Welcome to the Psychology-Law Evidence Database
The Psychology Law Evidence Database (PLED) is a comprehensive, continuously updated, freely available database of selected scientific papers about psychology and law for policy makers, stakeholders, the general public, practitioners, and researchers.
During our team’s initial development of the PLED it became apperent that there were a large number (i.e., thousands) of relevant sources to review for inclusion in the Psychology Law Evidence Database. As such, our team continues to populate the PLED.
Every week new content is uploaded and we continue to conduct searches and reviews of relevant sources.
What is the Database and Why Use It?
Currently the field of psychology and law has a large body of evidence to support those interested in making informed decisions about the legal system and those involved in the legal system, but no comprehensive central repository of this evidence exists.
This site is intended to reflect a comprehensive, continuously updated, freely available database of top quality scientific papers about psychology and law for policy makers, stakeholders, the general public, practitioners, and researchers.
This database was developed to increase access to psychology-law evidence and save knowledge seekers time and money in obtaining the best available research evidence on topics in psychology and law (e.g., forensic assessment, juries, eyewitnesses, law and policy analysis, legal decision making, sentencing, victims).
Each month a systematic and standardized review of the literature is conducted to collect evidence published internationally by MHLPI and CONCEPT research assistants. Evidence includes published systematic reviews, economic evaluations or costing studies, evidence briefs for policy makers, evidence briefs for court, and government organization documents. The methodology used is comprehensive, transparent, and replicable. At this time, the included evidence is in English only due to resource constraints. Each piece of evidence (or source) is reviewed by one of our expert reviewers and one of the PLED database coordinators prior to inclusion in the database. For more information see how we select the evidence.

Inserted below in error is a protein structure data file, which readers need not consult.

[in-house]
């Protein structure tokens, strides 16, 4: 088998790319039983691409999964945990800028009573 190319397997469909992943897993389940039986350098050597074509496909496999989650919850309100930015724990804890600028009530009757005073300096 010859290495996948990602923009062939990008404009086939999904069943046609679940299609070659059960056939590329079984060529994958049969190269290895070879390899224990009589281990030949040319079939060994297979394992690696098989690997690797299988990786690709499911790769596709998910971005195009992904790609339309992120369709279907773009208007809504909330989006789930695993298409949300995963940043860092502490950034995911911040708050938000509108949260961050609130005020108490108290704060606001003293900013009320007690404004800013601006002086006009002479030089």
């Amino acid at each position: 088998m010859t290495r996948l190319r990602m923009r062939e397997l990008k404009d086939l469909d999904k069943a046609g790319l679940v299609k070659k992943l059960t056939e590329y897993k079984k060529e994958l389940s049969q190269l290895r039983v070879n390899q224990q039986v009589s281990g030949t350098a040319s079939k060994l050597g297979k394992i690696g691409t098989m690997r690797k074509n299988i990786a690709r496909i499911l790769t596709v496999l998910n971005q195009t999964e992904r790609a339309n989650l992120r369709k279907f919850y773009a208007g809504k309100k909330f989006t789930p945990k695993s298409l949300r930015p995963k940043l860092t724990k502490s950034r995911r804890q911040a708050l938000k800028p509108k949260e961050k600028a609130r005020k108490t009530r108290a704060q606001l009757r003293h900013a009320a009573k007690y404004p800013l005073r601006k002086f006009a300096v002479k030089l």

Who is Behind the Database?
The Psychology Law Evidence Database (PLED) was developed and is maintained by three coordinators: Dr. Alana N. Cook, Dr. Ron Roesch, and Dr. Patricia Zapf. Our partners in maintaining the PLED are the Mental Health, Law, and Policy Institute (MHLPI) at Simon Fraser University, Consolidated Continuing Education & Professional Training (CONCEPT), and Palo Alto University. The development of the PLED was supported by a Law for the Future Fund Grant from the Canadian Bar Association. We receiving funding for operational support from the Div. 41 of APA, the American Psychology Law Society.
We also have a large amount of support from student and professional volunteers who conduct the database searches and reviews across the globe.